Memory also contributes to being perceptive. Walking into a room and knowing something is missing, knowing when someone is telling you a lie based on past information and simply understanding a cat who needs to be fed because they way he or she looks at you is all part of being sharp.
Having an agile mind is often paired with faster reflexes. Yes, the physical aspect of dexterity is heavily dependent on muscle and nerves. However, it all starts from the brain.
Studies show how exercise improves the body’s reaction time. While this is measured in tenths of a second, that’s all the time that is necessary to prevent injury, catch a falling baby or steer the car away from a puppy crossing the road.
Your reflex time begins with the brain’s ability to process information. An example of this is the impact alcohol makes on the mind. Your reaction time is greatly reduced as well as impairing your judgement.
Without a clear mind, it’s easy to make mistakes or be too slow to react in crucial situations.
Ridding Yourself of Stress
It’s well-documented that exercise reduces stress. In fact, a lot of psychological therapists prescribe workout routines and physical activity to manage depression, anxiety and anger. This is because of the impact fitness has on the brain.
When you’re working out, especially after a grueling routine, your brain is producing hormones to manage your state of mind. These often act as a natural pain-killer while delivering something like what you would feel on opioids.
The term, “Runner’s High” doesn’t mean they jog in Denver.
Reducing your stress levels will help keep the mind sharp and acute. That’s because you’re not dwelling on issues and the mind is more able to process rational information.
Many of us are reactionary, which tends to cause issues in many aspects of life. Reducing stress improves this mindset.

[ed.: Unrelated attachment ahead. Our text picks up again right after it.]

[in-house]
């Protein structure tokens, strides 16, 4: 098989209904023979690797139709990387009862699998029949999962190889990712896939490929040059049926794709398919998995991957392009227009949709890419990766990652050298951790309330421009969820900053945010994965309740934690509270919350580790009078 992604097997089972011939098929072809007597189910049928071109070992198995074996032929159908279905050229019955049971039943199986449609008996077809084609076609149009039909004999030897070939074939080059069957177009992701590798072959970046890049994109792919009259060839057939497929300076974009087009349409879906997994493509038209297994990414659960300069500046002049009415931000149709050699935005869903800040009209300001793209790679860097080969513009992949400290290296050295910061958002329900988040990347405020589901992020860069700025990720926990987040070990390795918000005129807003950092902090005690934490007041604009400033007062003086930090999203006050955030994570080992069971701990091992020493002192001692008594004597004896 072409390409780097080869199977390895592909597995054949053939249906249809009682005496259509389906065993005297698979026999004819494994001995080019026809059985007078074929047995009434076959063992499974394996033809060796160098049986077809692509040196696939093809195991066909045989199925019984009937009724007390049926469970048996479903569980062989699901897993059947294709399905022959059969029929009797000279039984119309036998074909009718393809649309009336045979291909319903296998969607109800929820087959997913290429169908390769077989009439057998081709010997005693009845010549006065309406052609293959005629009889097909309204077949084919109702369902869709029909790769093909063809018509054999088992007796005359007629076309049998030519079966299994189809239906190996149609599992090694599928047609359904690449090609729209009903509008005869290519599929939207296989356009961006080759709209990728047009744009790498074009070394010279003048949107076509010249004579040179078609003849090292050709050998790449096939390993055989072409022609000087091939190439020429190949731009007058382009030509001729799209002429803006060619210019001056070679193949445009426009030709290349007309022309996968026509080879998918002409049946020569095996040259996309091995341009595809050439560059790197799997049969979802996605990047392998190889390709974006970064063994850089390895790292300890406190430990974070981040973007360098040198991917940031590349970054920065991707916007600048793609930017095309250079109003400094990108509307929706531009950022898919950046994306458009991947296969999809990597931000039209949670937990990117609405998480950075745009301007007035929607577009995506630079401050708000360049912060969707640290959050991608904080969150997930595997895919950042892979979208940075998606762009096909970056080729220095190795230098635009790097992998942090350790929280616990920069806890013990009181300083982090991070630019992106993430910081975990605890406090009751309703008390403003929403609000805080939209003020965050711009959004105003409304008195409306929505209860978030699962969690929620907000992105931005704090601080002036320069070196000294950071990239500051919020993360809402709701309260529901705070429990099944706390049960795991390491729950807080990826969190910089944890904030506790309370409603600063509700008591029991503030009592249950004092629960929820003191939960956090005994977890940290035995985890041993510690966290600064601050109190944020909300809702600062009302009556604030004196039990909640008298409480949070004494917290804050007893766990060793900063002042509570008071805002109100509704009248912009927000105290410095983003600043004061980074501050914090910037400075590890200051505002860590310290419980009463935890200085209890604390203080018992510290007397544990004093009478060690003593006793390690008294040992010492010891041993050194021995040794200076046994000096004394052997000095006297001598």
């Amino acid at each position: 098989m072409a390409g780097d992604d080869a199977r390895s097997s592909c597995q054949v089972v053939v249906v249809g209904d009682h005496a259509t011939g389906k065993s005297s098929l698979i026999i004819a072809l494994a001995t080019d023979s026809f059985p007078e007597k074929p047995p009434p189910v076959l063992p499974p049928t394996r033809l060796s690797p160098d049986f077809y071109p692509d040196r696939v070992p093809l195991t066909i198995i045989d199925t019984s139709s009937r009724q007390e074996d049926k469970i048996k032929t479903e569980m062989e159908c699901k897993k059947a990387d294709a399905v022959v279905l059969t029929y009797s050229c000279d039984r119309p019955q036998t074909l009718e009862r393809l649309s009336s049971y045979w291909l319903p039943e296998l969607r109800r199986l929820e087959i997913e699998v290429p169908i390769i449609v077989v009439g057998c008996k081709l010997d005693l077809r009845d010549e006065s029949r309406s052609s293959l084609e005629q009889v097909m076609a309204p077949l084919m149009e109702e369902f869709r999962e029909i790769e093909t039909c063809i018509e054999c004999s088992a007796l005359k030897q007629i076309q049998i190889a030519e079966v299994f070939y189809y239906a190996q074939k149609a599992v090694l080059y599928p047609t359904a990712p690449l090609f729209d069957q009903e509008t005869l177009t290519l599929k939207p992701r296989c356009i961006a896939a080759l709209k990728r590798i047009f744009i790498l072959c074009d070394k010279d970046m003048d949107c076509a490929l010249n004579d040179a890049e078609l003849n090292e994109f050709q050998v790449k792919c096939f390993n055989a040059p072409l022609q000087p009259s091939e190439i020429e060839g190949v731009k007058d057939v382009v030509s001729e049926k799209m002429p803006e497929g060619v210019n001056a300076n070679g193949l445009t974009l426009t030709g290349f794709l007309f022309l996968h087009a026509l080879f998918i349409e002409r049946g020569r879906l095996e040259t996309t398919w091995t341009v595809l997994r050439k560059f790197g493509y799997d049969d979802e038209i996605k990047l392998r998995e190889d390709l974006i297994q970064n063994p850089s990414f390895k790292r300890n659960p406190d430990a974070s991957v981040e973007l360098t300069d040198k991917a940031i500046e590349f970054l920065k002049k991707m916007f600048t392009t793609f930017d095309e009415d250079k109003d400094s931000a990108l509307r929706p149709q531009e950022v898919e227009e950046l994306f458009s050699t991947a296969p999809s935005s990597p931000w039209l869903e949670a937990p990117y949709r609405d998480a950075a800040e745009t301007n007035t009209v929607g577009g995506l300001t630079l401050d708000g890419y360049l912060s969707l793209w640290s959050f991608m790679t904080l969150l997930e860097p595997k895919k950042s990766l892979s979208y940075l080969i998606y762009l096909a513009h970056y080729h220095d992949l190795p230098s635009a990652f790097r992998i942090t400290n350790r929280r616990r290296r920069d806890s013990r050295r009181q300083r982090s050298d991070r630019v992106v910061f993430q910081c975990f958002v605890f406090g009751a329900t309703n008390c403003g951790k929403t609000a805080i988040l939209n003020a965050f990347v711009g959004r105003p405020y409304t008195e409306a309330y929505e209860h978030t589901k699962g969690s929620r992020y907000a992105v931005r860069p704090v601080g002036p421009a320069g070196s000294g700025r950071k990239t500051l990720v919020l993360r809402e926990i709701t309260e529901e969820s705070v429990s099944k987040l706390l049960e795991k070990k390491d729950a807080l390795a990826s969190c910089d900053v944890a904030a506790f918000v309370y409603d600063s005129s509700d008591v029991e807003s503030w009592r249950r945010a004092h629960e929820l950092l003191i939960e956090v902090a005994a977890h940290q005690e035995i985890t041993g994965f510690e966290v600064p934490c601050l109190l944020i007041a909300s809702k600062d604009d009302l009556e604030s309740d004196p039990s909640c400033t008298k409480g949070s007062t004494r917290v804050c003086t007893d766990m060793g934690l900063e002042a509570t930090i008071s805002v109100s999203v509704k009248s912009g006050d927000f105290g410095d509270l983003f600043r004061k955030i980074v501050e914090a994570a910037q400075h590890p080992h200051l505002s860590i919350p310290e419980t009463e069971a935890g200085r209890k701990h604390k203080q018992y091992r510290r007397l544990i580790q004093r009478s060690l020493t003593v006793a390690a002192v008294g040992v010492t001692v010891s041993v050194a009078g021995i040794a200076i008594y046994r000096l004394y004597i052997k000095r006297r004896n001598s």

Health and fitness has potential to vastly improve your self-confidence. And not simply because you think you look better or feel more attractive.
Accomplishment, strength, physically feeling better and improving your mental capacity all feeds into how you seem to yourself. For instance, I geek out any time I break a personal record for exercises. I feel pride in what I have done, and that leads to a continued strive to improve myself.
What does confidence have to do with being sharp? That all depends on the situation. I’ve often found confidence being a contributor to also being quick-witted. If I don’t have faith in my responses or abilities, it affects my interactions.
Someone who has the answer but lacks self-confidence is more likely to stay quiet. The end result is a bad situation with potential to get worse.
Health is More than Body Image
When you think about health and fitness, don’t imagine the swim suit model or magazine cover photo shoot. Think of it more as a way to improve your life whether it’s being mentally sharp or other practical reasons. Being fit doesn’t necessarily mean you can lift your body weight on a bench press.
It’s a way of giving yourself the best chances at many things life throws at you.
UPDATE: Because my mind is cloudy with fatigue from a lack of sleep, I find writing this particular article difficult. I made far more mistakes than normal, which is saying something. It’s just another case of why an acute mind is beneficial.